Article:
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Like-Kind Exchange Transactions
With the creation of websites such as Craiglist, BarterOnly, and TradeAway, we are transitioning to more of a barter economy. People are trading their unwanted items instead of selling them. Qualifying items that are traded have a different tax treatment than items that are sold, so it’s important to know the difference.
No gain or loss is recognized if property held for use in a trade or business, or for investments is exchanged solely for property of a like kind to be held either for use in trade or business or for investment. Even though no gain or loss is recognized typically in a like kind transaction, there are reporting and disclosures required on your tax return to document the transaction.
Like-kind property means property of the same nature or character, but not necessarily of the same grade or quality. A couple examples are exchanging improved real estate for unimproved real estate, or trading in a used vehicle towards the purchase of a new vehicle. Exchanges can include qualifying property in a business for business activity, business for investment activity, investment for business activity, or investment for investment property type activity. Property held for personal use, inventory, and securities do not qualify under the like-kind exchange provisions.
There are other items to consider when dealing with like-kind exchanges, particularly if the exchange occurs with related parties. Additional rules and requirements must be followed when dealing with related parties.
Another thing to consider is whether or not “boot” is received in the transaction. Boot is property received in the exchange that is not like-kind property (including cash). The receipt of boot will cause a realized gain on an exchange to be recognized, thus defeating reasons for doing a like kind exchange (i.e. deferring a taxable gain). As a result, taxpayers must be careful and cognizant when there is a chance for boot property to come into play.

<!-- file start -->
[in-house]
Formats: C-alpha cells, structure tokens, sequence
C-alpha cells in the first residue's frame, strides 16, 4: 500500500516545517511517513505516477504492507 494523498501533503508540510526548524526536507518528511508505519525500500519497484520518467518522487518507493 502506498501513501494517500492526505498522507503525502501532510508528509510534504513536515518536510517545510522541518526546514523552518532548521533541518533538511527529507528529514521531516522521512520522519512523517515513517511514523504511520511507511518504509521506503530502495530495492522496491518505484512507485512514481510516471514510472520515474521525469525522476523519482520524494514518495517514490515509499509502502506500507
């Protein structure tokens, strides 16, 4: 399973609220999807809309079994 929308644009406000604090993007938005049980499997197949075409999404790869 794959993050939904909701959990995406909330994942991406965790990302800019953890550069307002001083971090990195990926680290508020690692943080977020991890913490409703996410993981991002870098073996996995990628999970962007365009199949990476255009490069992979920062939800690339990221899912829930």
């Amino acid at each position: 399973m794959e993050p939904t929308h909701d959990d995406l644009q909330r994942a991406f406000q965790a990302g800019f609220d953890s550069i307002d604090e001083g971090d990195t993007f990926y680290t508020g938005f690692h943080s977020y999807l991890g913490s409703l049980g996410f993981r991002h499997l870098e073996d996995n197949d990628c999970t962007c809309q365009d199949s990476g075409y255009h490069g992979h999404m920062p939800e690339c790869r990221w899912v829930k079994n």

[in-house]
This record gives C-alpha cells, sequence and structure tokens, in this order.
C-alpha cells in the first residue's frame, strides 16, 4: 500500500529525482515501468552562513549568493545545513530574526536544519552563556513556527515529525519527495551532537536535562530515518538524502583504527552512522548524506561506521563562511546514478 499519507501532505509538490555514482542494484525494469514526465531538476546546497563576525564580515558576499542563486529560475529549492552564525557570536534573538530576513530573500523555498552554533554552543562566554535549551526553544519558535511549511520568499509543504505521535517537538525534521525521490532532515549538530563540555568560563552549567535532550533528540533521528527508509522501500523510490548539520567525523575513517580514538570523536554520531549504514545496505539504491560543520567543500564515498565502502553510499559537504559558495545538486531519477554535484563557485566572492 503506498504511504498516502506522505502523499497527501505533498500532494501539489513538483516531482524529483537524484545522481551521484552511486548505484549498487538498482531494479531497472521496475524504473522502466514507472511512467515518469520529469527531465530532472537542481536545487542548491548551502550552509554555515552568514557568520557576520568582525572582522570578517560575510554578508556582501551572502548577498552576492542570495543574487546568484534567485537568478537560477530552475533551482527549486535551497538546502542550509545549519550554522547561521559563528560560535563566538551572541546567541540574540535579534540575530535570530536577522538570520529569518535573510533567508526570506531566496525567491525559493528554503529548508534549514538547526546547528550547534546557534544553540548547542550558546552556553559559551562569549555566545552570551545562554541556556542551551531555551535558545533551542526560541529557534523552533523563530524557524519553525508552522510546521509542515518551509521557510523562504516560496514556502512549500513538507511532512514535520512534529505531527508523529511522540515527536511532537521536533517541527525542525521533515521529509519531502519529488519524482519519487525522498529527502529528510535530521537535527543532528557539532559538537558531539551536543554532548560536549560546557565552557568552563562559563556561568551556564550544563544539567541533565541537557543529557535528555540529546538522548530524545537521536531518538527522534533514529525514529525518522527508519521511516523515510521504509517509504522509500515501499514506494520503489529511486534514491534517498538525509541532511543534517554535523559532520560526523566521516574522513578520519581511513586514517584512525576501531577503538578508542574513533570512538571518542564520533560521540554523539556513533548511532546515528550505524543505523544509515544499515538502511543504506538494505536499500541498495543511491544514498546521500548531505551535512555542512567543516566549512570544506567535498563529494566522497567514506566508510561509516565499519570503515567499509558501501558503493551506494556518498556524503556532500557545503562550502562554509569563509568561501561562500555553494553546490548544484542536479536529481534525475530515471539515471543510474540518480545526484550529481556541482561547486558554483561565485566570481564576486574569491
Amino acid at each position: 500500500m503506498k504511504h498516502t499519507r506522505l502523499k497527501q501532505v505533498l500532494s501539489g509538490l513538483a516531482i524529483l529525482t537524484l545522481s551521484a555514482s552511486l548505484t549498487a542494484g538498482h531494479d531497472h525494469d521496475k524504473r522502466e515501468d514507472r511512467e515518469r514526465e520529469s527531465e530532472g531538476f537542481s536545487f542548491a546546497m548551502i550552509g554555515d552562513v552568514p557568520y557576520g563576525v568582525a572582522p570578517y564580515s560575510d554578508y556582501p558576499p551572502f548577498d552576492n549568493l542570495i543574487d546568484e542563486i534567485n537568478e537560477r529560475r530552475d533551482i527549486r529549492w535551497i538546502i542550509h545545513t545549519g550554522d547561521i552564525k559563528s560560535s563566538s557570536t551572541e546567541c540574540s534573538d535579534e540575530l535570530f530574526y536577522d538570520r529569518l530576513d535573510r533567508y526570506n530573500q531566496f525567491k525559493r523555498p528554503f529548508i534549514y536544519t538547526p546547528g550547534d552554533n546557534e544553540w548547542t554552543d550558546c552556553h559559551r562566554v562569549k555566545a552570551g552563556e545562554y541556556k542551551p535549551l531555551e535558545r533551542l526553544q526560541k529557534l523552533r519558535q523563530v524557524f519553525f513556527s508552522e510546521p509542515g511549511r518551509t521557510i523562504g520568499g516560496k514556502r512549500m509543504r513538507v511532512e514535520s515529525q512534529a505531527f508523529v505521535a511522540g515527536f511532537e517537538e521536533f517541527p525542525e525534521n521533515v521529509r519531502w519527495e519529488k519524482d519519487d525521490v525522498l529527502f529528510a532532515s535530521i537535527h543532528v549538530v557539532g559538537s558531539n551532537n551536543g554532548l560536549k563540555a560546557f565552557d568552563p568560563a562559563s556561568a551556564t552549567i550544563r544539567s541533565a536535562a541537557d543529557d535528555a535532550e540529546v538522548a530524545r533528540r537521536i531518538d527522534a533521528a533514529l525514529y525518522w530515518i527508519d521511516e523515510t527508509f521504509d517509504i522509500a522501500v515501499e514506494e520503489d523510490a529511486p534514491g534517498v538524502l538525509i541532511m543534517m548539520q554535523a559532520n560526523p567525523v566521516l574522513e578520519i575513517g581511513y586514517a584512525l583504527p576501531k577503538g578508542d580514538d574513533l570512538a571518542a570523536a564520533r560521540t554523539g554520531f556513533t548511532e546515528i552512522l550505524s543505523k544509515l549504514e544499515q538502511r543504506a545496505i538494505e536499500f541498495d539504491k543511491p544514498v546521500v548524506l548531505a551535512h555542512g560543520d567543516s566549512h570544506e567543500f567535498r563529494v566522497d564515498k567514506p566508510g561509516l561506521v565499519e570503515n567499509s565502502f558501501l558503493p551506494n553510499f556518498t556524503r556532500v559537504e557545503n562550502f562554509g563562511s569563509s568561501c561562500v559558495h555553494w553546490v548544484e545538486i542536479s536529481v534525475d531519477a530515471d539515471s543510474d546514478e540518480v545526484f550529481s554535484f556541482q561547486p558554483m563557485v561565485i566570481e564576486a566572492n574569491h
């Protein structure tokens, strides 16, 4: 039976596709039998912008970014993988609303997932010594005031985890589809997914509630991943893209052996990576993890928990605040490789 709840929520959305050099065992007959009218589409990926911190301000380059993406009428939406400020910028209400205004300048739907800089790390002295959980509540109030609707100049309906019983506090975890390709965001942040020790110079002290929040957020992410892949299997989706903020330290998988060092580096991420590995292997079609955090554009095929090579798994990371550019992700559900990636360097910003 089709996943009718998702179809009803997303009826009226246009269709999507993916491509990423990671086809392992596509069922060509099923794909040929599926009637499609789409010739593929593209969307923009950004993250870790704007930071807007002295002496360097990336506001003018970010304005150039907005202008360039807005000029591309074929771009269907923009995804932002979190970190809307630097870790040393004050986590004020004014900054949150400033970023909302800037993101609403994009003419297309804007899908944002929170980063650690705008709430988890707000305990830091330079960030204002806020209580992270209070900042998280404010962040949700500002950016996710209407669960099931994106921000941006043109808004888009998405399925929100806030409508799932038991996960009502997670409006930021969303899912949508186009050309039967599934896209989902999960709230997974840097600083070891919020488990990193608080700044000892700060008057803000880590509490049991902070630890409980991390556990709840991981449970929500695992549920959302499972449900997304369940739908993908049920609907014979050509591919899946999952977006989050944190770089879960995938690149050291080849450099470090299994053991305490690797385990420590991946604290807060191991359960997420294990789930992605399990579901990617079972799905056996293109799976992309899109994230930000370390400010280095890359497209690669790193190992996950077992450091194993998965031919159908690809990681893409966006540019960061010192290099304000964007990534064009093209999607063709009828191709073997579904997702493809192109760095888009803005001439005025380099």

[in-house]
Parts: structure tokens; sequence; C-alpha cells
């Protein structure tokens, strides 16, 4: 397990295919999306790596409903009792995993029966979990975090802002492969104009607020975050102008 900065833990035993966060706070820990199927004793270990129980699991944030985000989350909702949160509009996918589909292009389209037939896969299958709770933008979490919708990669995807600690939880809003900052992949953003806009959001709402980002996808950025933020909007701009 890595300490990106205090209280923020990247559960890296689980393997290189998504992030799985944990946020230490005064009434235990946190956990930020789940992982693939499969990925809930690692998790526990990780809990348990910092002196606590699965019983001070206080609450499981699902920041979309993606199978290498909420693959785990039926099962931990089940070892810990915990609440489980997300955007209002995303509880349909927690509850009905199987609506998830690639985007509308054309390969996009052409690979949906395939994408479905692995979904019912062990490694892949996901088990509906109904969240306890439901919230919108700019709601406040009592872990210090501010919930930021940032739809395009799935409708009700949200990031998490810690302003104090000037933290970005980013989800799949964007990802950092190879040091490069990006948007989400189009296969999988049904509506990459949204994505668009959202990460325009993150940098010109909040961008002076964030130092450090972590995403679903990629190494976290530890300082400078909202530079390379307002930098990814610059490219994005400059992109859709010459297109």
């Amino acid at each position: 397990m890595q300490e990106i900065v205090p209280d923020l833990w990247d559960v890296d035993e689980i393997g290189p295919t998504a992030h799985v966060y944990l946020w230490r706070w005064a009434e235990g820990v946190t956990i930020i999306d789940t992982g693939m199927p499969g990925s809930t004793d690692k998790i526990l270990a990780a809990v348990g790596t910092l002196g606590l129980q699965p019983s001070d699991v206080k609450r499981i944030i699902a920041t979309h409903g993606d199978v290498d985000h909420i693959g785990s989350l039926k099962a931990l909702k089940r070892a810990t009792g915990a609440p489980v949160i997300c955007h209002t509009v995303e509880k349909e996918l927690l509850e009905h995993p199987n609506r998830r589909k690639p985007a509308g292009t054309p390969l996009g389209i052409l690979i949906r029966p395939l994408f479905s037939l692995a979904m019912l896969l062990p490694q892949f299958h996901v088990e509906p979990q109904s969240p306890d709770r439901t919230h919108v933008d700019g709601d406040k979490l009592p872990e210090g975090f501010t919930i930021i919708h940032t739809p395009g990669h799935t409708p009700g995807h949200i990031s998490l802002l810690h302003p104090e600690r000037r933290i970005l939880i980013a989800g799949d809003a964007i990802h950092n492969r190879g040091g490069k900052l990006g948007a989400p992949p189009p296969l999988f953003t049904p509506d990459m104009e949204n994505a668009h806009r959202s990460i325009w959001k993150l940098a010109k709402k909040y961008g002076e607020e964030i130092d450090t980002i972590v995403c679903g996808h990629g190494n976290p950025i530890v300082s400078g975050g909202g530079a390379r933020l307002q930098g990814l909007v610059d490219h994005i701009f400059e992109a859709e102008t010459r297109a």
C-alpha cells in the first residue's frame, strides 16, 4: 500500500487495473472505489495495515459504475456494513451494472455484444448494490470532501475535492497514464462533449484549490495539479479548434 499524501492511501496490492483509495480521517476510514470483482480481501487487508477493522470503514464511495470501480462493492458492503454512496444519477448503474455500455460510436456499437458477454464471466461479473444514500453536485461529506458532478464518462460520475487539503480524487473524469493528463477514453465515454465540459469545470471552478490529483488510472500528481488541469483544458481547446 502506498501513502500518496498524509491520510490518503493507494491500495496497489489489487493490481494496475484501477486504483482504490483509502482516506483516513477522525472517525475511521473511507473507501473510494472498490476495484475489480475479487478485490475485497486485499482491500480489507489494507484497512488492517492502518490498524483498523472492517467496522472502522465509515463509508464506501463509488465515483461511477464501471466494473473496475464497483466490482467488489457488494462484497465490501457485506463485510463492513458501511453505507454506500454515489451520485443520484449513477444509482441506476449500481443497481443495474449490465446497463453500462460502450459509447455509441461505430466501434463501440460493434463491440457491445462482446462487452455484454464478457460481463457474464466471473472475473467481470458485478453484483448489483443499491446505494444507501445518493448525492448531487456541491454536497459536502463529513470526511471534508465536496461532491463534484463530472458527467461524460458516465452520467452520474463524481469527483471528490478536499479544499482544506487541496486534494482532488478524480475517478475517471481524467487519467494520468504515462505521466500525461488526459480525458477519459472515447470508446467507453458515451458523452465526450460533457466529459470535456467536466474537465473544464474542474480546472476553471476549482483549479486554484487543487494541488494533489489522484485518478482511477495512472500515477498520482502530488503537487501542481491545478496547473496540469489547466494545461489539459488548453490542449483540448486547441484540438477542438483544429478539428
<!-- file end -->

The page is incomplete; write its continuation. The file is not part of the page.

Like-kind exchange transactions provide taxpayers with the opportunity to get rid of an asset and defer paying some tax by adjusting the basis of the new asset received in return. Nonrecognition treatment for like-kind exchange is mandatory not elective. A taxpayer who wants to recognize a realized gain or loss must structure the transaction around the statutory requirements for a like-kind exchange. When it comes to tax planning, every taxpayer’s situation is different and there are a lot of items to consider. A Certified Public Accountant can help you evaluate your situation and determine which tax planning opportunities are applicable.
If you have any questions on like-kind exchange transactions, always consult a Certified Public Accountant. Submitted by: Michael Kalifeh, Shareholder, Tax Services, Thomas Howell Ferguson P.A. CPAs, (850) 668-8100.
Thomas Howell Ferguson is a Certified Public Accounting firm (CPA) with offices in Tallahassee and Tampa, FL. We employ over 85 CPAs in both the Tallahassee and Tampa offices. We specialize in audits, taxes, assurance, and business consulting for governmental, not-for-profit, small business, insurance, and SEC clients.
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